READ ANY GOOD JERSEYS LATELY?
The sayings on these jerseys are by GINO BARTALI and MARCO PANTANI.
Bartali won the Tour de France in 1938 and 1948,
and the Giro d'Italia in 1936, 1937, 1946.
Marco Pantani won the Tour and Giro in 1998. Have you ever heard a more beautiful line for love of cycling than his here?
This is Bernard Hinault. I must tell you he didn't wear these jerseys for one day
during his five victories in the Tour de France, his three victories in the Giro d'Italia,
or his two wins of the Vuelta.
The signatures on the following jersey are GINO BARTALI'S and FAUSTO COPPI'S.
Coppi won the Tour de France in 1949 and 1952
and the Giro d'Italia in 1940, 1947, 1949, 1952, 1953.
He was World Champion in 1953.
The signatures are taken from Bartali's and Coppi's original
autographs in the collection of the designer of these jerseys.
Mario Cipollini, World Road Champion, 12 stage wins in the
Tour de France, 42 in the Giro d'Italia, 3 in the Vuelta d'Espagna.
The following jerseys are designed for safety to look like the warning signs drivers see on the back of trucks, obstructions, and the sides of roads.
All four jerseys have quotations by the great Fausto Coppi
("Ride a bike. Ride a bike. Ride a bike."), 5-time Tour de France winner, Jacques Anquetil
("I pedal the same as others breathe."), Gino Bartali ("Life means riding a bike."),
and Marco Pantani ("My language is the bike.").
The quotations are on the chest, sleeves, and back, and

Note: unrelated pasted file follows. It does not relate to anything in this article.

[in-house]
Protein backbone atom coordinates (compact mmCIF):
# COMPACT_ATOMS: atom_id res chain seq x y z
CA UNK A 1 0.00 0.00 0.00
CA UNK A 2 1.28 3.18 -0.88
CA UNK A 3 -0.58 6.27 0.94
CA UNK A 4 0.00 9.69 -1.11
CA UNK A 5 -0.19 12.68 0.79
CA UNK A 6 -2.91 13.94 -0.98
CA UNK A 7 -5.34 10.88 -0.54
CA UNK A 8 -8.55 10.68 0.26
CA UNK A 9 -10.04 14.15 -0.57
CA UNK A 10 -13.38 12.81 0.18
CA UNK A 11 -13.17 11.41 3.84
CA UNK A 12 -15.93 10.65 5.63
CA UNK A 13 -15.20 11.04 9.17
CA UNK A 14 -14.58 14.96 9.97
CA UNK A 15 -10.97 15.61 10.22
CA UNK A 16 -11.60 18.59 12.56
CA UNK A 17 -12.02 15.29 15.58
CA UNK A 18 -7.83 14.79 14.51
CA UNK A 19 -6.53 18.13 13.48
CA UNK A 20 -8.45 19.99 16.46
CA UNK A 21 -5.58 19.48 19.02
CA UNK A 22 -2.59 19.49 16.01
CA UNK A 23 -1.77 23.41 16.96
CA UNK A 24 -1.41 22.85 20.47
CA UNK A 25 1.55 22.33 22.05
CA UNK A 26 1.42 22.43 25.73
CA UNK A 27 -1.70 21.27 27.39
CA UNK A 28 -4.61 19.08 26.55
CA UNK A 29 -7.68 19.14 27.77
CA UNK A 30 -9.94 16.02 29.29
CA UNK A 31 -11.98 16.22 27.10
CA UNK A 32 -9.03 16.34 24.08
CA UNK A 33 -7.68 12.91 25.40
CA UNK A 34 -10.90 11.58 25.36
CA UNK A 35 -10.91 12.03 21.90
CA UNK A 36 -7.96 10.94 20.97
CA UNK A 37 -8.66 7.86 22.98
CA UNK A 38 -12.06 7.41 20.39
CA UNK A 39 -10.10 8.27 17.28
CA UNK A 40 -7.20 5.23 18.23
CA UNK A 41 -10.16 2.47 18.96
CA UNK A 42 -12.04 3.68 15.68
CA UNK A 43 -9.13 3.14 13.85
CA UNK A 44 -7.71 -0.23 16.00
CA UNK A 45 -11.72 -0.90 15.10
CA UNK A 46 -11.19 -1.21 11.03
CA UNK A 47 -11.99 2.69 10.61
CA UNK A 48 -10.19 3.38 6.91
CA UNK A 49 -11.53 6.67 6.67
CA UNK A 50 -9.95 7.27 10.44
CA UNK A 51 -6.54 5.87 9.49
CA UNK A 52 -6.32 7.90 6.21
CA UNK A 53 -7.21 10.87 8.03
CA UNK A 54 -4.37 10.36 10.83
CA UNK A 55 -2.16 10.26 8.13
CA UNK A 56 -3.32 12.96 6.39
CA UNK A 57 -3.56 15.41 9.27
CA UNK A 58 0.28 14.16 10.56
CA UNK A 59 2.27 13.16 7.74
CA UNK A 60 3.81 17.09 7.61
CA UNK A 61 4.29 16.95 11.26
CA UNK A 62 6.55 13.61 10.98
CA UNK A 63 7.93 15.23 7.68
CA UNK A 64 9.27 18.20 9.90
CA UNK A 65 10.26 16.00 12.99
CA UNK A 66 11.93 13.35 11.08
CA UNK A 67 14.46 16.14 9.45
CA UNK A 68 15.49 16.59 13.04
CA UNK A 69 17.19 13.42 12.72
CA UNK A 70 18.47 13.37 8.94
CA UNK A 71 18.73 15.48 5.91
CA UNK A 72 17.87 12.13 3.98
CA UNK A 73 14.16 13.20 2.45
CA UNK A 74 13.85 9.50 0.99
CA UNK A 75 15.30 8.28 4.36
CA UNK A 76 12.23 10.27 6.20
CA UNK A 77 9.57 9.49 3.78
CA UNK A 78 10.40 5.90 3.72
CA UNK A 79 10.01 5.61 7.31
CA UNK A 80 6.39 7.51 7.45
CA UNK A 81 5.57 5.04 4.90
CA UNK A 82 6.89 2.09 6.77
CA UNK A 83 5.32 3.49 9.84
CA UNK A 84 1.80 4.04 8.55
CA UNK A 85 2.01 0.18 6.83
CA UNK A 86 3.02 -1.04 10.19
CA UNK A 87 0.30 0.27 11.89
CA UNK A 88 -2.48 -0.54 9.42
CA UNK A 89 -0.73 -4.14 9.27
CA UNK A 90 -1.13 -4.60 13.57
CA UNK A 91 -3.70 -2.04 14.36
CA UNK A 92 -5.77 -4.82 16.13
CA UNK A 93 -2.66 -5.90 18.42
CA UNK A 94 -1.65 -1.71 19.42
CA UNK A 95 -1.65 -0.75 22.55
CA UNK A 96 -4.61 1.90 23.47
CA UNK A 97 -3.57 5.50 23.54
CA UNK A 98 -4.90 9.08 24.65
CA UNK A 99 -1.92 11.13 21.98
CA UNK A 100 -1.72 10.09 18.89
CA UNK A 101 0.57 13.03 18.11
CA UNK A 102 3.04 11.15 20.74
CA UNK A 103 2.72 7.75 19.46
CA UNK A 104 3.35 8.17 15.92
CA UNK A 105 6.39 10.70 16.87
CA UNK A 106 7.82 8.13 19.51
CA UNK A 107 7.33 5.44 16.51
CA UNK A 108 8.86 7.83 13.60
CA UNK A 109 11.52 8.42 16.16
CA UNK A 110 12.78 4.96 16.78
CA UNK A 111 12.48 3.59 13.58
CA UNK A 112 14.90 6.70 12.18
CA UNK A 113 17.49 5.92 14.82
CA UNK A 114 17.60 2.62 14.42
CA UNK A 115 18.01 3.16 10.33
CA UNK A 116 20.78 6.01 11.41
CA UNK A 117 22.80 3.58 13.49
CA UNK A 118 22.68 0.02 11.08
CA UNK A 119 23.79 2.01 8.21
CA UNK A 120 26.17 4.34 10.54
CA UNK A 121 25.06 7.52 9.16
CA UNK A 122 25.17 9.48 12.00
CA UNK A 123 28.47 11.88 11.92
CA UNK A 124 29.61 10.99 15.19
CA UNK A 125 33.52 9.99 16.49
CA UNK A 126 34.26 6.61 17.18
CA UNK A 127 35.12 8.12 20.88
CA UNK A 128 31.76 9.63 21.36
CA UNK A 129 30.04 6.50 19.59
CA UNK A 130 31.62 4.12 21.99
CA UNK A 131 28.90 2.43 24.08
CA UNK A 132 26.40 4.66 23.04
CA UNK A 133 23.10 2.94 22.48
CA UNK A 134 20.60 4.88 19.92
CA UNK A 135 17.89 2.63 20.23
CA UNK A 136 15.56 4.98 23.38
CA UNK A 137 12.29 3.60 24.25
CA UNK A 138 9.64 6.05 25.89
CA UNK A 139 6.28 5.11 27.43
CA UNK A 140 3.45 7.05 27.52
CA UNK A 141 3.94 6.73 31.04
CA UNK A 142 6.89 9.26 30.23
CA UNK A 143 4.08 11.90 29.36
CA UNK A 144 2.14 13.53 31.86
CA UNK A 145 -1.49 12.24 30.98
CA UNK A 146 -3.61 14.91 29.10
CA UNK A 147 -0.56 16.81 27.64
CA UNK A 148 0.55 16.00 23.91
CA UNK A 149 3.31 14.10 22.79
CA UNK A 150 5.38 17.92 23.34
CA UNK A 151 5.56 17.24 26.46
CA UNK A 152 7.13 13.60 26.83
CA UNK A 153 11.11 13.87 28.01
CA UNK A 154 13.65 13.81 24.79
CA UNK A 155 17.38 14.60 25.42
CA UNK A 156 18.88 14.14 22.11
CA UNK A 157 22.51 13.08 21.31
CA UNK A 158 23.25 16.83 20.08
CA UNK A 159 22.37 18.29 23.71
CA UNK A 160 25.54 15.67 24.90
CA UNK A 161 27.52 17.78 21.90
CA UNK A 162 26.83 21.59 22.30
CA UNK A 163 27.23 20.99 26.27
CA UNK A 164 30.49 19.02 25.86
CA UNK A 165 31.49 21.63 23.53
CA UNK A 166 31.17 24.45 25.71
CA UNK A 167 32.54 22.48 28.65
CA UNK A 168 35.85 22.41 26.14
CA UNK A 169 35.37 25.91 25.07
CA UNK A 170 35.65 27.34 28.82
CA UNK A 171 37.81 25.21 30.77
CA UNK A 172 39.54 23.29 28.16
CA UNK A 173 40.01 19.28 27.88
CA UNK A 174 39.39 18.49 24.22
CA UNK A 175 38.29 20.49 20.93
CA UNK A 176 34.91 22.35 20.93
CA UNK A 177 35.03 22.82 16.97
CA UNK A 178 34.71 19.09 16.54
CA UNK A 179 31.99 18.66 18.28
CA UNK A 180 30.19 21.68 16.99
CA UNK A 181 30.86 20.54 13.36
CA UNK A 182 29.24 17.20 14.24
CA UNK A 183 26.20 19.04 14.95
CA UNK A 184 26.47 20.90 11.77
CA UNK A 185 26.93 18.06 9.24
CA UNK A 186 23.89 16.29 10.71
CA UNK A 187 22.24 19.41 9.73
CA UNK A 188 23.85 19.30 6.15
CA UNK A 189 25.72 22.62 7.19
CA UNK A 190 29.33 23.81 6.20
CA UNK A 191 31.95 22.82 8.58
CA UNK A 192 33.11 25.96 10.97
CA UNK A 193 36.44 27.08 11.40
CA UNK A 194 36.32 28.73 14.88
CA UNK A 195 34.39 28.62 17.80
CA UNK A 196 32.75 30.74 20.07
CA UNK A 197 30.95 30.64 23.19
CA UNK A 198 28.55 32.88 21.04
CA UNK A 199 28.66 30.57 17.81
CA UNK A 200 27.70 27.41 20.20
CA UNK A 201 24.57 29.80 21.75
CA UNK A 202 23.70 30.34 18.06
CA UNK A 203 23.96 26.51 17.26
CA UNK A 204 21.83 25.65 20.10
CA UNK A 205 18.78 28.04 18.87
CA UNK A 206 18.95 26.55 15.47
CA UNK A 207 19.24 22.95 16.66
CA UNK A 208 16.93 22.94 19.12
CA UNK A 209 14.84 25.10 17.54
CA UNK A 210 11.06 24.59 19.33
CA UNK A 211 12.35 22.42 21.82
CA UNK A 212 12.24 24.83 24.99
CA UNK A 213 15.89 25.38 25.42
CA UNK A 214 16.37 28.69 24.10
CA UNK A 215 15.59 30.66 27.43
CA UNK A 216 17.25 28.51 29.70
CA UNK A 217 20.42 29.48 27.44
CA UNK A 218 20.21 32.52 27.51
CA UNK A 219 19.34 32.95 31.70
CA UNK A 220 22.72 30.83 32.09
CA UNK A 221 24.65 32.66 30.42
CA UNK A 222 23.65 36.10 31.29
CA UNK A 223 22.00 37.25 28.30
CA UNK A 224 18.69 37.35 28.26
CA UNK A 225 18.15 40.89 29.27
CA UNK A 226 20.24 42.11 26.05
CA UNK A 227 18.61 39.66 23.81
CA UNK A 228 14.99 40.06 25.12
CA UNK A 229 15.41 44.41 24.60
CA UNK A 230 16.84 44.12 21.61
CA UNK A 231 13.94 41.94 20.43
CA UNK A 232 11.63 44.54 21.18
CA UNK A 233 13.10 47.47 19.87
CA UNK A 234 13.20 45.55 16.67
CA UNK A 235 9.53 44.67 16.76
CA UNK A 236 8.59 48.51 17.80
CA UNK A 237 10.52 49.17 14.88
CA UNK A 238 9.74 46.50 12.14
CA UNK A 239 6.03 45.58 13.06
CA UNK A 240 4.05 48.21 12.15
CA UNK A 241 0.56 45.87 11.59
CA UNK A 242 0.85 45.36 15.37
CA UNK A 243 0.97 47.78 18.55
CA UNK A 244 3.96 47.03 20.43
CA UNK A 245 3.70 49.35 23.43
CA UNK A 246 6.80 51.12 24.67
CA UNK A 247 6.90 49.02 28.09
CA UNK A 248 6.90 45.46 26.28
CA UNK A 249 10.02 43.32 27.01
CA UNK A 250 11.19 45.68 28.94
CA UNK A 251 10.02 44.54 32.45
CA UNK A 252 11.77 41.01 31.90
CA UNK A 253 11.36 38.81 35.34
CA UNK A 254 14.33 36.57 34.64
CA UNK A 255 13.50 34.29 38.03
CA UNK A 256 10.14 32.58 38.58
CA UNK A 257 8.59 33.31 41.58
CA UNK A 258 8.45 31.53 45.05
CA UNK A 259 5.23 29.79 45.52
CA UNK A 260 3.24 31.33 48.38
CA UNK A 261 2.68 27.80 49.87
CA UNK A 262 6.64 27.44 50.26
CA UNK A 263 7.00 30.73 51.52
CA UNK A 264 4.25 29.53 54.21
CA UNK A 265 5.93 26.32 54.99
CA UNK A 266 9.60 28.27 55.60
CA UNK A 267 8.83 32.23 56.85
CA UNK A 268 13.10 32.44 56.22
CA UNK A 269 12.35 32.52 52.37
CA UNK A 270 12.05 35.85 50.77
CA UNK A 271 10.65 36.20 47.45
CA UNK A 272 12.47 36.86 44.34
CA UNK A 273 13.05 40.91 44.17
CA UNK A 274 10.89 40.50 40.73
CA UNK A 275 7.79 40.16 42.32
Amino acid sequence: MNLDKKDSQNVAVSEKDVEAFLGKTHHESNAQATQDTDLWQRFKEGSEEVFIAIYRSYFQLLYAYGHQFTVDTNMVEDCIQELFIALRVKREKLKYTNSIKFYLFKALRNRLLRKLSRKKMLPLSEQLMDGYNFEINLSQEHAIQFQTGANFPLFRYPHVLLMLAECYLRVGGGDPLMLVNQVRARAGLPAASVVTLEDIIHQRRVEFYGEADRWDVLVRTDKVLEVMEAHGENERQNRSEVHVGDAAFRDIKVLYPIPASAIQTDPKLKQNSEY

rotate so they are on different places on each jersey.
(L.) Mario Cipollini: World Road Champion; 12 Stage wins, Tour de France; 42 stage wins, Giro d'Italia.
(R.) Jens Voigt: World One Hour Record holder, Tour de France stage winner.
The following two jerseys contain the names of twelve racers you should get to know if you don't. Yes, there are the obvious, 5-time Tour and Giro winners, but also others
for whom I have enormous respect: Christophe, Obree, Strada, and Taylor.
I challenge you to go find out who they were and why I honor them on my jersey.
I've made their names deliberately difficult to see—near black-on-black—for subtlety
and to maintain the simplicity and even conventionality of the design.
Bibs...yes, bibs, even though here they are shown as shorts. They aren't. They're bibs.
...And on the utter hand, there's this....
If you're wondering, "What's with the weird pink cow logo?" —it's a joke, a pun
...and nobody gets it without a prod. Do you? It's explained on the About the Designer page.